Boys in the Kitchen

Bacon cocktails, pig hearts, and fried anything with loads of fat and salt, piled high, are on award winning menus coast to coast these days, and it’s a trend that started a year or so back and is now in its heyday.

Most of the boys are white and from the upper middle classes, whose hopes of rebellion were fixed in teen dreams of success on the playing field, but who found that a failure to compete professionally left them stranded.

Not especially academic nor inquisitive, but eager for some structure outside of themselves that might help them get and stay organized, the military was a logical option.  But their families were, by and large, opposed to that kind of service and what with decades of wars, it was a dangerous course.

So many of these wayward, talented souls wound up cooking.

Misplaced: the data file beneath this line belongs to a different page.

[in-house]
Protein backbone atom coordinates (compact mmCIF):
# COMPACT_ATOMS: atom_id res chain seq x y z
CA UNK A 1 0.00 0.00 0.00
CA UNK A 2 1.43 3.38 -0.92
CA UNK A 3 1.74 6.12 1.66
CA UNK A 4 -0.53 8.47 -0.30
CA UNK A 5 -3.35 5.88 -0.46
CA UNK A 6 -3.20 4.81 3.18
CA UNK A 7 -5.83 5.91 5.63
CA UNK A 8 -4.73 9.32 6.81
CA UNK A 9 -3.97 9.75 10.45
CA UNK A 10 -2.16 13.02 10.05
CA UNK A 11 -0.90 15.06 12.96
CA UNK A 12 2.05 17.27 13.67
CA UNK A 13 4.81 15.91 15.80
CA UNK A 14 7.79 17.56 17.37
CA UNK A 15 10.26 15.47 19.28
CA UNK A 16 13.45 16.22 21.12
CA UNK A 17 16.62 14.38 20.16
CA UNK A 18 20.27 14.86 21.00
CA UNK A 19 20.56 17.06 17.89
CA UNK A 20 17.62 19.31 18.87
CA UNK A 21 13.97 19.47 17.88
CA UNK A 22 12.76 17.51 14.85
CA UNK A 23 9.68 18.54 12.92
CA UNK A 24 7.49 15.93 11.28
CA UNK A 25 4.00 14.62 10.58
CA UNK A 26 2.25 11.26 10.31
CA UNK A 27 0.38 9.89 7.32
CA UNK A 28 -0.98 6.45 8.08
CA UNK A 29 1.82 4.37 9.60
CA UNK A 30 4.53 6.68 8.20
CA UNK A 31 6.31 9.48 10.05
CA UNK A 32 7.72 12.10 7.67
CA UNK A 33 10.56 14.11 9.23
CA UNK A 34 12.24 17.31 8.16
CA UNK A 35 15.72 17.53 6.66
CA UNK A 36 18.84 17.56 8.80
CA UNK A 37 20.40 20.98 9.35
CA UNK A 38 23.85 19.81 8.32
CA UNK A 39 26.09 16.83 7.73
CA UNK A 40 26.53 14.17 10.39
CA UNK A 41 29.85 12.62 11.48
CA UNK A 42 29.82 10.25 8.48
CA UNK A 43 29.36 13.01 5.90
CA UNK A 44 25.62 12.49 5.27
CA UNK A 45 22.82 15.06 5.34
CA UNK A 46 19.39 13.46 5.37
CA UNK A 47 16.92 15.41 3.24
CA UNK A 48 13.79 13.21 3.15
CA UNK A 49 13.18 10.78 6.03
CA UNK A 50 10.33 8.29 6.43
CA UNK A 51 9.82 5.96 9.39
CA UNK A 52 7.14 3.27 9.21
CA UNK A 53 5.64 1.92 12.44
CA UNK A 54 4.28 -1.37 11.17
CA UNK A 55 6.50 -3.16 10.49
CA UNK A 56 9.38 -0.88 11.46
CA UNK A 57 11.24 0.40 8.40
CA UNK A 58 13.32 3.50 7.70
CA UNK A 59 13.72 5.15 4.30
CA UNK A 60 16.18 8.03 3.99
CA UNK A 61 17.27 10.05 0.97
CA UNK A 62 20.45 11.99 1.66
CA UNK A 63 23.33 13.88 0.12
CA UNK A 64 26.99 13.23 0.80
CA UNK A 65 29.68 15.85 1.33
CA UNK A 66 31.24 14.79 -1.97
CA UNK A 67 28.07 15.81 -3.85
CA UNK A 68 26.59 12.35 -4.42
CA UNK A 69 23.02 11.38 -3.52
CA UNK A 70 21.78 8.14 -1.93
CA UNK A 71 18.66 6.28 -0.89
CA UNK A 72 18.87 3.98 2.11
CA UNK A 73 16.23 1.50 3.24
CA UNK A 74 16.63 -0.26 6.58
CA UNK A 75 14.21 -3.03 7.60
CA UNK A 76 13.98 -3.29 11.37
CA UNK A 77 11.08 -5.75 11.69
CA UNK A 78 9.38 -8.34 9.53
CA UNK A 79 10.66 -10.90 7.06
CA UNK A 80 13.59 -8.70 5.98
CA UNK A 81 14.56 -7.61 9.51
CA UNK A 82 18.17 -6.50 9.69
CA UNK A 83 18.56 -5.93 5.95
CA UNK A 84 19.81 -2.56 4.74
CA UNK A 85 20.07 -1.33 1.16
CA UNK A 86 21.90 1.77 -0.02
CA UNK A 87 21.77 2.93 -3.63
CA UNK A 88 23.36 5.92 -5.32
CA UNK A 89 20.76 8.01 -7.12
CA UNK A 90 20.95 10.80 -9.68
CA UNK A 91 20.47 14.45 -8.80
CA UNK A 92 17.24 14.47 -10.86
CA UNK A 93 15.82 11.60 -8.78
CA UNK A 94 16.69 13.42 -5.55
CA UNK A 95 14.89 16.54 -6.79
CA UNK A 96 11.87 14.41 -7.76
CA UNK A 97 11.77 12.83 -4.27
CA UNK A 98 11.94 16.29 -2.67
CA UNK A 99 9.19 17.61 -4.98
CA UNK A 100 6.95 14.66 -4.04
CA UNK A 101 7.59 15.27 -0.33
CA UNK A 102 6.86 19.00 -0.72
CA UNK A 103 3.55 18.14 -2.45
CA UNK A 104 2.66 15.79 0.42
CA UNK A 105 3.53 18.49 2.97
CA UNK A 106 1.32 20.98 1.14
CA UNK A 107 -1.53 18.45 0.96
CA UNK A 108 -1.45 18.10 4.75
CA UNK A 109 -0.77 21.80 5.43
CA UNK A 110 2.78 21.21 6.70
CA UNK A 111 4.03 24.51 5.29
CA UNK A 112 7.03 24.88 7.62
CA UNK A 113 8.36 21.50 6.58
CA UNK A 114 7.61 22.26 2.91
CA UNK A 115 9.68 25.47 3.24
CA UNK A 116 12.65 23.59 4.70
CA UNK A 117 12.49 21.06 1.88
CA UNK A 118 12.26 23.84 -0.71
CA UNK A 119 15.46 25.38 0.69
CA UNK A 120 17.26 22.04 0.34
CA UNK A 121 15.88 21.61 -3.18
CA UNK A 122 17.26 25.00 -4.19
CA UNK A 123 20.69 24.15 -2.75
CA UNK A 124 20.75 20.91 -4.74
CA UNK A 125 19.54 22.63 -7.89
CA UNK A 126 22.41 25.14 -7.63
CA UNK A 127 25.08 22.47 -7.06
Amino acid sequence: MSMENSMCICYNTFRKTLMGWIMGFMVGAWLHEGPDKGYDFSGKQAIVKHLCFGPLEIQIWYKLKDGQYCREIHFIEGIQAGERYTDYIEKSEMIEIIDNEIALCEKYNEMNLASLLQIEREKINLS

When you think of the real food that will last and is satisfying in this country, you think of Alice Waters.  Her menus remain gentle and reflective of desire and botany.  Fat and salt are there, but measured out like tension, and rather not the point.

The funny thing about dining out, in any event, is that the food, as a baseline, has to be good.  But since food is usually better at home, if you take the time and thought to get good ingredients and use them seasonally in abundance, a restaurant must provide conviviality and pleasure.  It’s one reason among many that the French, Italian, and Japanese succeed in that enterprise: Hospitality with pleasure.

I look forward to the day when we have more adults in the kitchen.

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